And specious stuff that says No rational being
Can fear a thing it will not feel, not seeing
That this is what we fear—no sight, no sound,   
No touch or taste or smell, nothing to think with,   
Nothing to love or link with,
The anaesthetic from which none come round.

And so it stays just on the edge of vision,   
A small unfocused blur, a standing chill   
That slows each impulse down to indecision.   
Most things may never happen: this one will,   
And realisation of it rages out
In furnace-fear when we are caught without   
People or drink. Courage is no good:
It means not scaring others. Being brave   
Lets no one off the grave.
Death is no different whined at than withstood.

Slowly light strengthens, and the room takes shape.   
It stands plain as a wardrobe, what we know,   
Have always known, know that we can’t escape,   
Yet can’t accept. One side will have to go.
Meanwhile telephones crouch, getting ready to ring   
In locked-up offices, and all the uncaring
Intricate rented world begins to rouse.
The sky is white as clay, with no sun.
Work has to be done.
Postmen like doctors go from house to house.


Philip Larkin, Aubade, 1977


Ωδή | Valery Larbaud, 1908

Alexandra Grinevsky, Illustration for Valery Larbaud's Deux Artistes Lyriquesa.1929


Δώσε μου το μεγάλο σου θόρυβο, το γλυκό μεγάλο σου βάδισμα
Το κύλισμά σου το νυχτερινό ανάμεσα στην πάμφωτην Ευρώπη,
ω τρένο πολυτελές! και την αγωνιώδη μουσική
που βουίζει κατά μήκος των φτιαγμένων από χρυσωμένο δέρμα διαδρόμων σου,
ενώ πίσω απ’ τις θύρες τις σκαλιστές με τις βαριές χάλκινες κλειδαριές
κοιμούνται οι εκατομμυριούχοι.

Κυκλοφορώ σιγανοτραγουδώντας στους διαδρόμους σου
κι ακολουθώ το τρέξιμό σου προς τη Βιέννη και τη Βουδαπέστη
σμίγοντας τη φωνή μου με τις εκατό χιλιάδες φωνές σου
πολύβουη φυσαρμόνικα!

Της ζωής τη γλύκα την αισθάνθηκα πρώτη φορά
σε μια καμπίνα του Nord-Express ανάμεσα Wirballen και Pskow.
Κυλούσαμε μέσ’ σε λειμώνες, οι βοσκοί
στις ρίζες τεράστιων δέντρων όμοιων με λόφους
ήταν ντυμένοι με προβιές ρυπαρές κι ακατέργαστες
(η ώρα οχτώ του φθινοπωρινού πρωινού κι η όμορφη πριμαντόνα
με τα μενεξελιά μάτια μέσ’ στη διπλανή καμπίνα τραγουδούσε).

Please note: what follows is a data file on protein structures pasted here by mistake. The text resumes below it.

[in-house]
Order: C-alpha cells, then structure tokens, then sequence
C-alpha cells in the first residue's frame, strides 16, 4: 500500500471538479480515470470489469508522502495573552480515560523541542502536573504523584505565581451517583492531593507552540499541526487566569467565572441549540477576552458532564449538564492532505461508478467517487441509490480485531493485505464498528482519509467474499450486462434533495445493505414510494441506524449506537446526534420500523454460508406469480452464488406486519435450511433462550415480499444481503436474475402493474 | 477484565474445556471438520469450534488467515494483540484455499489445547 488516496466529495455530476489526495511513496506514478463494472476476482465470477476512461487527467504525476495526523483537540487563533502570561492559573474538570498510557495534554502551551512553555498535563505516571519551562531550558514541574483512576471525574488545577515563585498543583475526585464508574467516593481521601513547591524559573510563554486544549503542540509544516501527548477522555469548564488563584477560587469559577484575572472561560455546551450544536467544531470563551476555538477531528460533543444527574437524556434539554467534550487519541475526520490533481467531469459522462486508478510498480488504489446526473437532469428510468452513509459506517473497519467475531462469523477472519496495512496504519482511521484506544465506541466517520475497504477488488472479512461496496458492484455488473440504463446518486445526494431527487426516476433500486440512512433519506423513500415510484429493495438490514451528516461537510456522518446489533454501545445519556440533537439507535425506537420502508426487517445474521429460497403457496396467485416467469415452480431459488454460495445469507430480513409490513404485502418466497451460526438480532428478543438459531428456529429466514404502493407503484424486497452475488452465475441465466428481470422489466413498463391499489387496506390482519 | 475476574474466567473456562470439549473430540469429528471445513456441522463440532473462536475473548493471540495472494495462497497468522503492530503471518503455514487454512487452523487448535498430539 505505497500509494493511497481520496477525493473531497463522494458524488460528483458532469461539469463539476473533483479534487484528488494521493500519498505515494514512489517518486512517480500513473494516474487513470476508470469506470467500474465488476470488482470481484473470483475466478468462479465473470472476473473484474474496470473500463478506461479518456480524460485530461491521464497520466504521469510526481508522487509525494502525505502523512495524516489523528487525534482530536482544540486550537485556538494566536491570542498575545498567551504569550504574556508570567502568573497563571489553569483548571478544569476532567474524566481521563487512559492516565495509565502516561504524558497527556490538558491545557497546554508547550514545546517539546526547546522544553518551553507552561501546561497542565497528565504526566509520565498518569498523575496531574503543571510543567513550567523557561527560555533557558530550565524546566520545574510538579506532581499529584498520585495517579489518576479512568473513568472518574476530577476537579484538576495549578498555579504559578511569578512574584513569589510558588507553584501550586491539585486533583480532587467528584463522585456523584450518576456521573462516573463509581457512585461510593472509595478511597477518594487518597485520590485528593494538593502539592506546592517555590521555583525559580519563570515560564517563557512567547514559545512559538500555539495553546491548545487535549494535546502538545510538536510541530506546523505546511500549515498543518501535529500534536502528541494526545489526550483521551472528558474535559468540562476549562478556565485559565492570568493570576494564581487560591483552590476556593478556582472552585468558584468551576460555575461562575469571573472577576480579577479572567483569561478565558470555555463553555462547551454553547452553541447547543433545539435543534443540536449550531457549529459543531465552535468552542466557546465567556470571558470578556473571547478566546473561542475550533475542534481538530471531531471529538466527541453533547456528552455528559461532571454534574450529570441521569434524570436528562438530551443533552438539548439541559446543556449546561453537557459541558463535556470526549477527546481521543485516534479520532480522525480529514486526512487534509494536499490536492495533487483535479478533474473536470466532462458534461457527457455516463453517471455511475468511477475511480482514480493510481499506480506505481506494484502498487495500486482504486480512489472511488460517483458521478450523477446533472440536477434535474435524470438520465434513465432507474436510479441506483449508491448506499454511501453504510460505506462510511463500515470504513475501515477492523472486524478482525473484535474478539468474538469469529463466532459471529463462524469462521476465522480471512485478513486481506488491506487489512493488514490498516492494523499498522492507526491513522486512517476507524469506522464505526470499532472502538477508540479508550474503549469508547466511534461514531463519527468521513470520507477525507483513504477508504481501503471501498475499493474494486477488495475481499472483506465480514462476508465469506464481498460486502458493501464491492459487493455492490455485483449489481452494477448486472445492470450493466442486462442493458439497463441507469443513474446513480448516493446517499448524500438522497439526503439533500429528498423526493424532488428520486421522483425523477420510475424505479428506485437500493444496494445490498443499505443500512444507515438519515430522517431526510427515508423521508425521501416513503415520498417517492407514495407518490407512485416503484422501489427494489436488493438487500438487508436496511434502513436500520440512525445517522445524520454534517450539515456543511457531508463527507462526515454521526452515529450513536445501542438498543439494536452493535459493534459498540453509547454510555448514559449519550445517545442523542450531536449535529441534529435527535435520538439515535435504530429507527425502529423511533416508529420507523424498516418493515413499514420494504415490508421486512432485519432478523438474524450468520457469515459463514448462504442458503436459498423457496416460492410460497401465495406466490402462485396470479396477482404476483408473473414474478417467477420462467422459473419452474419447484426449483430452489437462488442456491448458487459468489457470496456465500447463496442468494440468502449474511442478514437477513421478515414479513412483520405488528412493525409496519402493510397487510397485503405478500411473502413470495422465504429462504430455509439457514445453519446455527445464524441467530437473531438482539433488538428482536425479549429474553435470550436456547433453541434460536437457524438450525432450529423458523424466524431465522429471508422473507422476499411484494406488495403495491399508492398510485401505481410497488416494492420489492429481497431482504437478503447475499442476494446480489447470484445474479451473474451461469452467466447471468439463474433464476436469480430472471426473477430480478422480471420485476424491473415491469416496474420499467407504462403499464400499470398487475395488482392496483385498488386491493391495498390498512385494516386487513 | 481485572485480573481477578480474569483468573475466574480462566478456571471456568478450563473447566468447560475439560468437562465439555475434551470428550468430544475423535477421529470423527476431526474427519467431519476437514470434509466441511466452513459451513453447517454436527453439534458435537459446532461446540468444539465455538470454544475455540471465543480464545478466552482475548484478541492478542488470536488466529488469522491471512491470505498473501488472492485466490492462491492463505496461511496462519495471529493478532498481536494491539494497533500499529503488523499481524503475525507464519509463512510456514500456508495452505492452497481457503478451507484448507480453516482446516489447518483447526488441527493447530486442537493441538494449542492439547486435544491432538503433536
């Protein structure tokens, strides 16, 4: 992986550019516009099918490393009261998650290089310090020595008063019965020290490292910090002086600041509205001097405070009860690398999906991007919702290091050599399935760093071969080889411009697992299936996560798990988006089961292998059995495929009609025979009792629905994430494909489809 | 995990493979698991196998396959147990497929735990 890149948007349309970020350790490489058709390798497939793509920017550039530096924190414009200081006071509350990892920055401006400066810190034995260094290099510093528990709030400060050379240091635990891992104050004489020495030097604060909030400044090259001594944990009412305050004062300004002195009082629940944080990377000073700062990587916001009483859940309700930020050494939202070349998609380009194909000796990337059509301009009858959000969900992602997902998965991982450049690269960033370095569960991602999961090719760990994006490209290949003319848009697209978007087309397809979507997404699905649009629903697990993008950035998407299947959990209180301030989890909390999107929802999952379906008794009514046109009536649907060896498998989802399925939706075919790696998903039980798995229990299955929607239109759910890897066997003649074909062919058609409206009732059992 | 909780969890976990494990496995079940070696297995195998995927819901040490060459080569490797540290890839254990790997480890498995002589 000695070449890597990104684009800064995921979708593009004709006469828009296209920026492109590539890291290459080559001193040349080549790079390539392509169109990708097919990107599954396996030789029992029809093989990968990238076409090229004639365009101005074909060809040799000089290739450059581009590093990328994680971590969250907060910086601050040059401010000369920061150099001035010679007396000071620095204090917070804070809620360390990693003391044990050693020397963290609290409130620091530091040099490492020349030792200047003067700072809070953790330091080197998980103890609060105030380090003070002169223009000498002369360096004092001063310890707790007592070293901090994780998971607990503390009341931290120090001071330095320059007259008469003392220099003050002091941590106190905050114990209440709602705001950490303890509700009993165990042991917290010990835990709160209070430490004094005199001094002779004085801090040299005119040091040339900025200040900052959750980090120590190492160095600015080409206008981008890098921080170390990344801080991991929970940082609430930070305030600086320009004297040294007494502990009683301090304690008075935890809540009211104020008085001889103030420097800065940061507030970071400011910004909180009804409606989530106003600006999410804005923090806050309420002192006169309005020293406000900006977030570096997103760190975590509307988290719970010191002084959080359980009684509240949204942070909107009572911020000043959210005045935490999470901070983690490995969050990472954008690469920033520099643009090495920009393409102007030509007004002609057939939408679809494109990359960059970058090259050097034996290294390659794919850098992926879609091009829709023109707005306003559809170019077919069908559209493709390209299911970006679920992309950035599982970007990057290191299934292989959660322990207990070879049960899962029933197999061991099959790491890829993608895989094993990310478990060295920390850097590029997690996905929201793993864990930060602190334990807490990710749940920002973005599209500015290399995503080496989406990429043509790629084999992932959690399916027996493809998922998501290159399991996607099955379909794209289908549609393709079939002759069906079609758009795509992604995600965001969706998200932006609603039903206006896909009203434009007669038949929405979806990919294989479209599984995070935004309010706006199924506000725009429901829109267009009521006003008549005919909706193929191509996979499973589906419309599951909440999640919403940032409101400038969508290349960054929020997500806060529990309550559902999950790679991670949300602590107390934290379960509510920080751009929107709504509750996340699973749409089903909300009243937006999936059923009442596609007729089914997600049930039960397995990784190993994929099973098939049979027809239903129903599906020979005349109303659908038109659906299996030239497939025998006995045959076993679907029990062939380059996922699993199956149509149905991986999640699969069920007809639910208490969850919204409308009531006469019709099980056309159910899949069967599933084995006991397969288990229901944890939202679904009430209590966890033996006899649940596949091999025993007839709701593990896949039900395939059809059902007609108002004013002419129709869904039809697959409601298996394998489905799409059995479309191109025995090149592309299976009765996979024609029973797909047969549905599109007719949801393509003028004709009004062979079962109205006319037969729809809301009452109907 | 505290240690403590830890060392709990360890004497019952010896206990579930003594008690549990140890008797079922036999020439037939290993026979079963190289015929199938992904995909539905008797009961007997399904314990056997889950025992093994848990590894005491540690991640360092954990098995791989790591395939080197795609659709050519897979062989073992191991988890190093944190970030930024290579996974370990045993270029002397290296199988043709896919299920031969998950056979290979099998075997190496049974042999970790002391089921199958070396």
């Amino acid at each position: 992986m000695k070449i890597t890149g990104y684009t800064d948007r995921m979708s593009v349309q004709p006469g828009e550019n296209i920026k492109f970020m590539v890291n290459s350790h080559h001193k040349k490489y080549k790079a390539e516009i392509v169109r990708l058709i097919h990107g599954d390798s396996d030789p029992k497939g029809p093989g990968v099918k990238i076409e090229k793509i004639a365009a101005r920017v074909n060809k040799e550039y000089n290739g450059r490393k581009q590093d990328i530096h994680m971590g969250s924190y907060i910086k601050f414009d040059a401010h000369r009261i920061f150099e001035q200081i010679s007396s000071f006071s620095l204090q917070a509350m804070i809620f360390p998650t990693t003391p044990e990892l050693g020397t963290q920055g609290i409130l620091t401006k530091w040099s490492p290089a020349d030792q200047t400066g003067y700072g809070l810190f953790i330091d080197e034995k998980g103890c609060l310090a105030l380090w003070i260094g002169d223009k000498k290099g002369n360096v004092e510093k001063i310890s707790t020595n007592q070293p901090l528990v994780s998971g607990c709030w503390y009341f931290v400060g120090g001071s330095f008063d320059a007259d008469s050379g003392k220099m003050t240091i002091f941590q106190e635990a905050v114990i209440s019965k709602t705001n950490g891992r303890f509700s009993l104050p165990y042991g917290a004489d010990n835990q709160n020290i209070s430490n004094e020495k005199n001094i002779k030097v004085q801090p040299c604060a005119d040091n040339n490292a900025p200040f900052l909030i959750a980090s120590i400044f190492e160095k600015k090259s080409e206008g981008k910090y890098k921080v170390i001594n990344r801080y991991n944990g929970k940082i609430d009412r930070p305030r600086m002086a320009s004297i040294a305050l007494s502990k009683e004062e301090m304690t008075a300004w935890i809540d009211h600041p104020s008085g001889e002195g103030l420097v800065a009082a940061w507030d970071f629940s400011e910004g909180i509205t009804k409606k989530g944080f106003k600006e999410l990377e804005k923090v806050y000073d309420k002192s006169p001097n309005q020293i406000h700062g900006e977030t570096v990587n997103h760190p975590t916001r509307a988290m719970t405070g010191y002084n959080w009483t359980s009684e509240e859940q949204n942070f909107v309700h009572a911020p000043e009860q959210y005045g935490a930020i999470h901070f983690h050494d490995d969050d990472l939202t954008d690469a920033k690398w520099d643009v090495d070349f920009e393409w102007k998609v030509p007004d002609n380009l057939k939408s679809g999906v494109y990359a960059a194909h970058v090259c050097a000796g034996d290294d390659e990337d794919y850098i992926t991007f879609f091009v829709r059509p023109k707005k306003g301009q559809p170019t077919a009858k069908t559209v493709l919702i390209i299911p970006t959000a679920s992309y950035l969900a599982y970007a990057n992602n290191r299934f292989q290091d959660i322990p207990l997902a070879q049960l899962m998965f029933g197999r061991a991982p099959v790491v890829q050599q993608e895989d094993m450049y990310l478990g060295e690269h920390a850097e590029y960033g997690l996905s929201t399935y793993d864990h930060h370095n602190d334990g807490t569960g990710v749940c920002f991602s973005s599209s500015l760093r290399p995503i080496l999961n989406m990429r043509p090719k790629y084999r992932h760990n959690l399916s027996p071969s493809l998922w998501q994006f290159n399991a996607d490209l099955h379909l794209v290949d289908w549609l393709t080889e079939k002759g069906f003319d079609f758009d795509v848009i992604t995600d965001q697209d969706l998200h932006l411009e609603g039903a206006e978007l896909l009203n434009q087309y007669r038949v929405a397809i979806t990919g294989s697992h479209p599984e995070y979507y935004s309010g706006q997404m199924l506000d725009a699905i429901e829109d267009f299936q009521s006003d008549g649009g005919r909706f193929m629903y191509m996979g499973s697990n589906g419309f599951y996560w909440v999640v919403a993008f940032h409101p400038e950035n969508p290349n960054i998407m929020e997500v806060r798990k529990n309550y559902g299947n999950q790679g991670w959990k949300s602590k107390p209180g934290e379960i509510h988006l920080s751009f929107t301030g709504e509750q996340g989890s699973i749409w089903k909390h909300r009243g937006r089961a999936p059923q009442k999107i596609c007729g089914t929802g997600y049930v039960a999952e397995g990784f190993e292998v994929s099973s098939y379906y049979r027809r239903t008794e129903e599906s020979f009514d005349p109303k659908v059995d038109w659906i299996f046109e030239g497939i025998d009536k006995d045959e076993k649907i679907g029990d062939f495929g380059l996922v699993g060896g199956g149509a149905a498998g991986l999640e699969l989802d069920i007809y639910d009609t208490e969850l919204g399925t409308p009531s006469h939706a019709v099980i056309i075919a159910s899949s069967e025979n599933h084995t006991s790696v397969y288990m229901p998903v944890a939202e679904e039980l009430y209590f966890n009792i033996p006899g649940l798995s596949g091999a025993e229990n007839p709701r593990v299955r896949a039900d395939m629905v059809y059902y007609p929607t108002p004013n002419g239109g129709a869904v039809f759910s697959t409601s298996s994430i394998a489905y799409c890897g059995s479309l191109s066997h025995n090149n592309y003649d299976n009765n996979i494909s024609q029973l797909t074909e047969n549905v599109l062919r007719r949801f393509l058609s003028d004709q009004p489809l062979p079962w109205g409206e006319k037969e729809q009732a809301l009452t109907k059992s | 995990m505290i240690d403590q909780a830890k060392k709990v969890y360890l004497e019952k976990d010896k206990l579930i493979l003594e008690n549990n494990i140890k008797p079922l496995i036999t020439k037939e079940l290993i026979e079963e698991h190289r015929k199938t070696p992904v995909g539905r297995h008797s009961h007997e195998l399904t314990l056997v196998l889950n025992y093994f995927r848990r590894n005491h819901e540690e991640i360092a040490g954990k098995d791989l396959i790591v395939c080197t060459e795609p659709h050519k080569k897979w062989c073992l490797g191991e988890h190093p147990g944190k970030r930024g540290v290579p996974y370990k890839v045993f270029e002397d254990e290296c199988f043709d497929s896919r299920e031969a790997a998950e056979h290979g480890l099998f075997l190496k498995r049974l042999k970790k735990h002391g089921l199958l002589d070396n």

Κι εσείς αιώνιοι πάγοι που είδα ανάμεσά σας να διαβαίνει η Σιβηρία
και του Σάμνιου τα βουνά
η άγρια κι άνανθη Καστίλλη κι η θάλασσα του Μαρμαρά
κάτω από μια χλιαρή βροχή!

Δώσε μου, ω Orient-Express, Sud-Brenner-Bahn, δώστε μου
τους θαυμαστούς υπόκωφους θορύβους σας
και τις παλλόμενες γοητευτικές φωνές σας
δώστε μου την εύκολην κι ανάλαφρην ανάσα
των υψηλών οστεώδικων ατμομηχανών με τις άνετες κινήσεις
των ατμομηχανών που γοργές
χωρίς καμιά προσπάθεια σέρνουν πίσω τους τέσσερα βαγόνια κίτρινα
με γράμματα χρυσά
μέσ’ στις βουνίσιες ερημιές της Σερβίας
και πιο μακριά μέσα στο πλήθος των βουλγαρικών ροδώνων…
Α! τούτοι οι θόρυβοι και τούτη η κίνηση
πρέπει να μπούνε στα τραγούδια μου και να ιστορούν για μένα,
για τη ζωή μου την ανέκφραστη, την παιδική μου ζωή
που πια δε θέλει τίποτα να ξέρει, μόνο
σ’ αβέβαια πράγματα παντοτινά να ελπίζει.


 Valery Larbaud,  Ωδή, 1908
Μτφ: Τάκης Σινόπουλος 

Paintings by Andreas Walser (1908 – 1930)

Andreas Walser in Paris, 1928                      Andreas Walser, Double portrait, 1928  


Andreas Walser (1908 – 1930) was a Swiss painter. He was born in Chur and moved to Paris at the
 age of 20 to become more involved in the art world and "to become completely and utterly french".
 Many of his works were produced under the influence of drugs. He died in Paris aged 22.

Les amants au balcon, 1929                                   Enlacement (Balcon),1929
Andreas Walser, 1929
Andreas Walser, Baigneurs (Am Strand), 1930
Andreas Walser, Portrait Jean Cocteau, 1929
Andreas Walser, Untitled, 1929
Andreas Walser, Nature morte – Statue à la fenêtre, 1929
Portrait de Pablo Picasso, 1928                                       Andreas Walser, Untitled, 1929
Andreas Walser, Abstraction 201 rouge – 2 têtes (morphine), 1929
Andreas Walser, Untitled , 1927

Related Posts Plugin for WordPress, Blogger...